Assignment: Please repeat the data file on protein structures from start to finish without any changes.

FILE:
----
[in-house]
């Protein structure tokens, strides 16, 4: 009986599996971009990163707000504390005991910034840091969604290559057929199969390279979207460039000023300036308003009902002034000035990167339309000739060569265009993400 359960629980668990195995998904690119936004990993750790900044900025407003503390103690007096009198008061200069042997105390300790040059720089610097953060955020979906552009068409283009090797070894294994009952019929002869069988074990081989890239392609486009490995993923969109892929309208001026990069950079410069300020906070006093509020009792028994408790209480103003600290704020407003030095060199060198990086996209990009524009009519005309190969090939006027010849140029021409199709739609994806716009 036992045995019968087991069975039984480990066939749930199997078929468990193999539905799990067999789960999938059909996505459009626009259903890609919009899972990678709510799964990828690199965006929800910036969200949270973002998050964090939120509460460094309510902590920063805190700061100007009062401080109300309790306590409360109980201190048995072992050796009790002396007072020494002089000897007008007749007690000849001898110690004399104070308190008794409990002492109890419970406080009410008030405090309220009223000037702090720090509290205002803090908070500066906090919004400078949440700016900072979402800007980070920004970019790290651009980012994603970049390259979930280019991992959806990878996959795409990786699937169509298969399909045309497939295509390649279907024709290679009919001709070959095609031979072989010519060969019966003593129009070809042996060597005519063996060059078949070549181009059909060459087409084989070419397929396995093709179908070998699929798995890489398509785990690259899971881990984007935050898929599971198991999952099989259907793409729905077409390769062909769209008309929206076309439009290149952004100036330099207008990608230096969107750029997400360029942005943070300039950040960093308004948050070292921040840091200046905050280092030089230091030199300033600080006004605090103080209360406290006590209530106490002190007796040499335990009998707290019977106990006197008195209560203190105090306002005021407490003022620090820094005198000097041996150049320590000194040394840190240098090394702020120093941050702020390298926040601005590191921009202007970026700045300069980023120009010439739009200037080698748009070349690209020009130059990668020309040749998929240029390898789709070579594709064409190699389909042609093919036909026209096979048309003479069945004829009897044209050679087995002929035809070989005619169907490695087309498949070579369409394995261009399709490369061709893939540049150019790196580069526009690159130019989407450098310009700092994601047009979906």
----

[in-house]
């Protein structure tokens, strides 16, 4: 009986599996971009990163707000504390005991910034840091969604290559057929199969390279979207460039000023300036308003009902002034000035990167339309000739060569265009993400 359960629980668990195995998904690119936004990993750790900044900025407003503390103690007096009198008061200069042997105390300790040059720089610097953060955020979906552009068409283009090797070894294994009952019929002869069988074990081989890239392609486009490995993923969109892929309208001026990069950079410069300020906070006093509020009792028994408790209480103003600290704020407003030095060199060198990086996209990009524009009519005309190969090939006027010849140029021409199709739609994806716009 036992045995019968087991069975039984480990066939749930199997078929468990193999539905799990067999789960999938059909996505459009626009259903890609919009899972990678709510799964990828690199965006929800910036969200949270973002998050964090939120509460460094309510902590920063805190700061100007009062401080109300309790306590409360109980201190048995072992050796009790002396007072020494002089000897007008007749007690000849001898110690004399104070308190008794409990002492109890419970406080009410008030405090309220009223000037702090720090509290205002803090908070500066906090919004400078949440700016900072979402800007980070920004970019790290651009980012994603970049390259979930280019991992959806990878996959795409990786699937169509298969399909045309497939295509390649279907024709290679009919001709070959095609031979072989010519060969019966003593129009070809042996060597005519063996060059078949070549181009059909060459087409084989070419397929396995093709179908070998699929798995890489398509785990690259899971881990984007935050898929599971198991999952099989259907793409729905077409390769062909769209008309929206076309439009290149952004100036330099207008990608230096969107750029997400360029942005943070300039950040960093308004948050070292921040840091200046905050280092030089230091030199300033600080006004605090103080209360406290006590209530106490002190007796040499335990009998707290019977106990006197008195209560203190105090306002005021407490003022620090820094005198000097041996150049320590000194040394840190240098090394702020120093941050702020390298926040601005590191921009202007970026700045300069980023120009010439739009200037080698748009070349690209020009130059990668020309040749998929240029390898789709070579594709064409190699389909042609093919036909026209096979048309003479069945004829009897044209050679087995002929035809070989005619169907490695087309498949070579369409394995261009399709490369061709893939540049150019790196580069526009690159130019989407450098310009700092994601047009979906």